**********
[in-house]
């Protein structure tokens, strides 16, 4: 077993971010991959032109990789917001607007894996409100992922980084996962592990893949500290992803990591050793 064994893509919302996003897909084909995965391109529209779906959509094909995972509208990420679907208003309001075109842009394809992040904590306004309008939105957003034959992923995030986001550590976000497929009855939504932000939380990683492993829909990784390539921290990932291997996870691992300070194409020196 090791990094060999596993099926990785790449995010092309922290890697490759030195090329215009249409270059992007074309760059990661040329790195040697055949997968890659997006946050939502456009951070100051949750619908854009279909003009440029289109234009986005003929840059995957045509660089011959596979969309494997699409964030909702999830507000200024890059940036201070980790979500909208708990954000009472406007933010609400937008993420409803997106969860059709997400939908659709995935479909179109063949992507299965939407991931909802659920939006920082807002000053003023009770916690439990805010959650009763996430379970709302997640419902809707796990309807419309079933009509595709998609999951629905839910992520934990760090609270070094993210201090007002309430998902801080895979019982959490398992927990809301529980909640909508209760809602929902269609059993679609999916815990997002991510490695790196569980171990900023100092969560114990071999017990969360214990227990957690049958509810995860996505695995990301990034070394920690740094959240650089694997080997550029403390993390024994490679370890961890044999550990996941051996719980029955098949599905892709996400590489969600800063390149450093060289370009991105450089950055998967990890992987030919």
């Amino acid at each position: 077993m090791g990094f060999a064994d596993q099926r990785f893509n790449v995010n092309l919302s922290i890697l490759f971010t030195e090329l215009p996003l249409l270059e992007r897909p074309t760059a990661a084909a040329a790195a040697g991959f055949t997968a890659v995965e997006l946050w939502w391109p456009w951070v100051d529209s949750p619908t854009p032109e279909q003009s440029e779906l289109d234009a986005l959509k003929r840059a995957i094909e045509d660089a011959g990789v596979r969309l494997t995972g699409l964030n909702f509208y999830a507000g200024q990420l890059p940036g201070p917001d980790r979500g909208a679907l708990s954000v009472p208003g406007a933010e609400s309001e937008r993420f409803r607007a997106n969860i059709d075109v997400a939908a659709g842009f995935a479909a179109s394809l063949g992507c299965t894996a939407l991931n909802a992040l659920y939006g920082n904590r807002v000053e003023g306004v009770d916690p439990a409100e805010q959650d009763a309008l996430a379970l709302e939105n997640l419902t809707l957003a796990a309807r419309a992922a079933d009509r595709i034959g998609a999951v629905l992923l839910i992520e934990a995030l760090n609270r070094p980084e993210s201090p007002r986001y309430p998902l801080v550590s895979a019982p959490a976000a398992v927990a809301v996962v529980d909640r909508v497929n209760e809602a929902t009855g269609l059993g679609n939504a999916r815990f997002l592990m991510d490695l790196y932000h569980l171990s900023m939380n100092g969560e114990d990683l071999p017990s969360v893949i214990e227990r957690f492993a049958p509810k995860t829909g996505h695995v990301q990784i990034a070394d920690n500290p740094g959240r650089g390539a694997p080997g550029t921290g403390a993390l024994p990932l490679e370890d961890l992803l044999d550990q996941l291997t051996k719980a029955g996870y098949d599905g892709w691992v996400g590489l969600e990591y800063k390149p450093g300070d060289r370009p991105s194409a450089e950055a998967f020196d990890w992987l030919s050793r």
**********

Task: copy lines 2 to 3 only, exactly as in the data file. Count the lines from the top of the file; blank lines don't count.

């Protein structure tokens, strides 16, 4: 077993971010991959032109990789917001607007894996409100992922980084996962592990893949500290992803990591050793 064994893509919302996003897909084909995965391109529209779906959509094909995972509208990420679907208003309001075109842009394809992040904590306004309008939105957003034959992923995030986001550590976000497929009855939504932000939380990683492993829909990784390539921290990932291997996870691992300070194409020196 090791990094060999596993099926990785790449995010092309922290890697490759030195090329215009249409270059992007074309760059990661040329790195040697055949997968890659997006946050939502456009951070100051949750619908854009279909003009440029289109234009986005003929840059995957045509660089011959596979969309494997699409964030909702999830507000200024890059940036201070980790979500909208708990954000009472406007933010609400937008993420409803997106969860059709997400939908659709995935479909179109063949992507299965939407991931909802659920939006920082807002000053003023009770916690439990805010959650009763996430379970709302997640419902809707796990309807419309079933009509595709998609999951629905839910992520934990760090609270070094993210201090007002309430998902801080895979019982959490398992927990809301529980909640909508209760809602929902269609059993679609999916815990997002991510490695790196569980171990900023100092969560114990071999017990969360214990227990957690049958509810995860996505695995990301990034070394920690740094959240650089694997080997550029403390993390024994490679370890961890044999550990996941051996719980029955098949599905892709996400590489969600800063390149450093060289370009991105450089950055998967990890992987030919």
């Amino acid at each position: 077993m090791g990094f060999a064994d596993q099926r990785f893509n790449v995010n092309l919302s922290i890697l490759f971010t030195e090329l215009p996003l249409l270059e992007r897909p074309t760059a990661a084909a040329a790195a040697g991959f055949t997968a890659v995965e997006l946050w939502w391109p456009w951070v100051d529209s949750p619908t854009p032109e279909q003009s440029e779906l289109d234009a986005l959509k003929r840059a995957i094909e045509d660089a011959g990789v596979r969309l494997t995972g699409l964030n909702f509208y999830a507000g200024q990420l890059p940036g201070p917001d980790r979500g909208a679907l708990s954000v009472p208003g406007a933010e609400s309001e937008r993420f409803r607007a997106n969860i059709d075109v997400a939908a659709g842009f995935a479909a179109s394809l063949g992507c299965t894996a939407l991931n909802a992040l659920y939006g920082n904590r807002v000053e003023g306004v009770d916690p439990a409100e805010q959650d009763a309008l996430a379970l709302e939105n997640l419902t809707l957003a796990a309807r419309a992922a079933d009509r595709i034959g998609a999951v629905l992923l839910i992520e934990a995030l760090n609270r070094p980084e993210s201090p007002r986001y309430p998902l801080v550590s895979a019982p959490a976000a398992v927990a809301v996962v529980d909640r909508v497929n209760e809602a929902t009855g269609l059993g679609n939504a999916r815990f997002l592990m991510d490695l790196y932000h569980l171990s900023m939380n100092g969560e114990d990683l071999p017990s969360v893949i214990e227990r957690f492993a049958p509810k995860t829909g996505h695995v990301q990784i990034a070394d920690n500290p740094g959240r650089g390539a694997p080997g550029t921290g403390a993390l024994p990932l490679e370890d961890l992803l044999d550990q996941l291997t051996k719980a029955g996870y098949d599905g892709w691992v996400g590489l969600e990591y800063k390149p450093g300070d060289r370009p991105s194409a450089e950055a998967f020196d990890w992987l030919s050793r």